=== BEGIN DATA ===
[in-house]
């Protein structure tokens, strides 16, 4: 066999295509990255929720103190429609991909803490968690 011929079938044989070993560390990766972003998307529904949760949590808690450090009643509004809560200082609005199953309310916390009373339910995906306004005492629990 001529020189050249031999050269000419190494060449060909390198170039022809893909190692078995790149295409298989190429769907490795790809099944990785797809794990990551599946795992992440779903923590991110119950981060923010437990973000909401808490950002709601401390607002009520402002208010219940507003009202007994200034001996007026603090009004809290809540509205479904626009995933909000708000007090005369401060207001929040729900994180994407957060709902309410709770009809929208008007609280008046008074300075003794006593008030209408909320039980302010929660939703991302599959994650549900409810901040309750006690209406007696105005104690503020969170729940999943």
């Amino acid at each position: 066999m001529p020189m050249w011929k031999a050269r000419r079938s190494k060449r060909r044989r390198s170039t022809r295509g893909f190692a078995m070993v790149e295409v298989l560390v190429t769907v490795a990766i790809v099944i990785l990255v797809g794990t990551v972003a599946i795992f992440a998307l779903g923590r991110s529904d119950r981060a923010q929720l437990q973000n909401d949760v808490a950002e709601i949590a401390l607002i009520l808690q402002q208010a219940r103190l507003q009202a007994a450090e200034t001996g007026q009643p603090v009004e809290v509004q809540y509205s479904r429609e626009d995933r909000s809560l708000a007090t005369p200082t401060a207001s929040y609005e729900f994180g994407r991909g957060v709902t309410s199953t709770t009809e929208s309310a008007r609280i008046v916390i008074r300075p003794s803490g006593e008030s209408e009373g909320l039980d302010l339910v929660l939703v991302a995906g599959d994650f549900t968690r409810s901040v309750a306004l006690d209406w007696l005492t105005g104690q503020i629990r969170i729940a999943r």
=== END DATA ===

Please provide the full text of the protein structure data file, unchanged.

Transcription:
[in-house]
């Protein structure tokens, strides 16, 4: 066999295509990255929720103190429609991909803490968690 011929079938044989070993560390990766972003998307529904949760949590808690450090009643509004809560200082609005199953309310916390009373339910995906306004005492629990 001529020189050249031999050269000419190494060449060909390198170039022809893909190692078995790149295409298989190429769907490795790809099944990785797809794990990551599946795992992440779903923590991110119950981060923010437990973000909401808490950002709601401390607002009520402002208010219940507003009202007994200034001996007026603090009004809290809540509205479904626009995933909000708000007090005369401060207001929040729900994180994407957060709902309410709770009809929208008007609280008046008074300075003794006593008030209408909320039980302010929660939703991302599959994650549900409810901040309750006690209406007696105005104690503020969170729940999943």
């Amino acid at each position: 066999m001529p020189m050249w011929k031999a050269r000419r079938s190494k060449r060909r044989r390198s170039t022809r295509g893909f190692a078995m070993v790149e295409v298989l560390v190429t769907v490795a990766i790809v099944i990785l990255v797809g794990t990551v972003a599946i795992f992440a998307l779903g923590r991110s529904d119950r981060a923010q929720l437990q973000n909401d949760v808490a950002e709601i949590a401390l607002i009520l808690q402002q208010a219940r103190l507003q009202a007994a450090e200034t001996g007026q009643p603090v009004e809290v509004q809540y509205s479904r429609e626009d995933r909000s809560l708000a007090t005369p200082t401060a207001s929040y609005e729900f994180g994407r991909g957060v709902t309410s199953t709770t009809e929208s309310a008007r609280i008046v916390i008074r300075p003794s803490g006593e008030s209408e009373g909320l039980d302010l339910v929660l939703v991302a995906g599959d994650f549900t968690r409810s901040v309750a306004l006690d209406w007696l005492t105005g104690q503020i629990r969170i729940a999943r």